Whole milk is also pasteurized and homogenized (for the most part) and is fortified, too. Besides the fact that 400 different fatty acids have been identified in milk fat, many whole milk drinkers say they like it simply because it’s closer to milk’s natural form, which is true; the fat content of whole milk is identical to that which comes straight from the cow.
Up until now, many of us have opted for skim milk in the hopes that it will prevent us from gaining weight, but science doesn’t back up this fear. As a 12-year study from Sweden confirmed, high intake of dairy fat was associated with a lower risk of central obesity than low fat dairy. In other words, people who consumed butter, full fat milk, and whipping cream daily or during several days of the week were at lower risk of central obesity than those that chose margarine, low-fat milk, and skipped the whipped cream. This echoes results from other studies, which have associated whole-fat dairy consumption with lower insulin resistance.
Additionally, a much-referenced study from Circulation looked at 3,333 adults between 30-75 years of age over a 15-year period and confirmed that people with higher concentrations of dairy fatty acids in their plasma had as much as a 46% lower risk of developing diabetes than those who regularly consumed low-fat foods.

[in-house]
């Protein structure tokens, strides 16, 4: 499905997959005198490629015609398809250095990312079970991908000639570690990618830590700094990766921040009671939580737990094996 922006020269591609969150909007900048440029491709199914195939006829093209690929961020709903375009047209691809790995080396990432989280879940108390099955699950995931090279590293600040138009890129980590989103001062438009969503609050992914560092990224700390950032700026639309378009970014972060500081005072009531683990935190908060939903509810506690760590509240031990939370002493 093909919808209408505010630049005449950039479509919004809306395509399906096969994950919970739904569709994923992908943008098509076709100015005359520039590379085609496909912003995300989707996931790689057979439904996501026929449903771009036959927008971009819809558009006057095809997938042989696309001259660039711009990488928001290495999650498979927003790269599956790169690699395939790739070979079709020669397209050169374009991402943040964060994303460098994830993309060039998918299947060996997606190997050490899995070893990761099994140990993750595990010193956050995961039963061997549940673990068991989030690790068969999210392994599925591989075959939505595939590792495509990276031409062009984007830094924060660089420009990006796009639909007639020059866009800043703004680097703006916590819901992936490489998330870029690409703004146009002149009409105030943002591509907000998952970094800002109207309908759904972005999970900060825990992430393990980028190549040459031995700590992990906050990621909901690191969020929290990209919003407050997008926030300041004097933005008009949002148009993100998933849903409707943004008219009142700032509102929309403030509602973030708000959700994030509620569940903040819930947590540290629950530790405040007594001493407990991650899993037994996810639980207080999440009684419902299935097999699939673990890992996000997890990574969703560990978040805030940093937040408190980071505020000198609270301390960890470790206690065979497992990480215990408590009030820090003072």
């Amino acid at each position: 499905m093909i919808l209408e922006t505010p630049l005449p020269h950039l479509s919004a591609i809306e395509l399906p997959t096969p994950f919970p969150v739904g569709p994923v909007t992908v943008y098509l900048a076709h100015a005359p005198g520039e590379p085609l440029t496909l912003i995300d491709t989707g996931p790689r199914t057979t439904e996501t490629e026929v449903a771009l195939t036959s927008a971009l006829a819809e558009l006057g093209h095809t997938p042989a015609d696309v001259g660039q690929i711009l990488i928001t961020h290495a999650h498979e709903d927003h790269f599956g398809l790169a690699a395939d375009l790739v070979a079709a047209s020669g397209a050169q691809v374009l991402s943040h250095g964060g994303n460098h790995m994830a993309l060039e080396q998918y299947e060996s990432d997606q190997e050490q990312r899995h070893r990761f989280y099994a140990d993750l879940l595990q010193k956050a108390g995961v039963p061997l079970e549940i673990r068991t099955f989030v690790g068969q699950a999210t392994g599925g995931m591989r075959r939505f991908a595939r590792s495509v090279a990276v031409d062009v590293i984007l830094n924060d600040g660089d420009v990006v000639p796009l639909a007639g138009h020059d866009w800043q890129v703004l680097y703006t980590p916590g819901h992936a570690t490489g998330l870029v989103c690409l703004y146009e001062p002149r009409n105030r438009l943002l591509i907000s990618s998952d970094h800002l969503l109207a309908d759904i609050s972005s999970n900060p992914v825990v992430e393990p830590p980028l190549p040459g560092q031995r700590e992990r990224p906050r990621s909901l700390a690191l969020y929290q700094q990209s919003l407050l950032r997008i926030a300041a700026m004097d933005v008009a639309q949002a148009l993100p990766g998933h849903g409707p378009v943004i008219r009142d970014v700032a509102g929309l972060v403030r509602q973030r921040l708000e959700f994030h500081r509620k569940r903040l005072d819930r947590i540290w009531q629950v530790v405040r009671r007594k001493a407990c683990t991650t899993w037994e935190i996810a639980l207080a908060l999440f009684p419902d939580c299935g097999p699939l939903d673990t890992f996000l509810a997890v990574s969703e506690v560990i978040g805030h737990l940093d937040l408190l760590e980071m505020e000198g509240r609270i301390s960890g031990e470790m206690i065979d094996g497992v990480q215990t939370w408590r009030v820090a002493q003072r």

Why might this be the case? Well, some people point to the fact that whole milk is simply more satiating, meaning you’re less likely to eat more refined carbs or other “bad foods” afterwards. Another article in The American Journal of Clinical Nutrition says dairy fat is a dietary source of CLA, which has been shown to possibly have fat-reducing effects.
TO DRINK OR NOT TO DRINK?
It can be a little scary switching to whole milk after years of being told that fat makes us fat, but that’s not the case. Nonetheless, I wouldn’t recommend chugging three glasses of whole milk a day; that really can add up to a lot of calories that your body might not be used to and seriously no one needs that much dairy. I would recommend using a bit of whole milk in your tea, coffee, or cereal and then opting for lower-calorie nut milks throughout the rest of the day.
Homogenized Vs. Unhomogenized
The picture gets even more complicated! To refresh your memory, homogenization involves emulsifying milk fat so it becomes evenly distributed. In unhomogenized milk, the fat rises to the top and forms a cream that you can either spoon out or shake into the rest of the milk.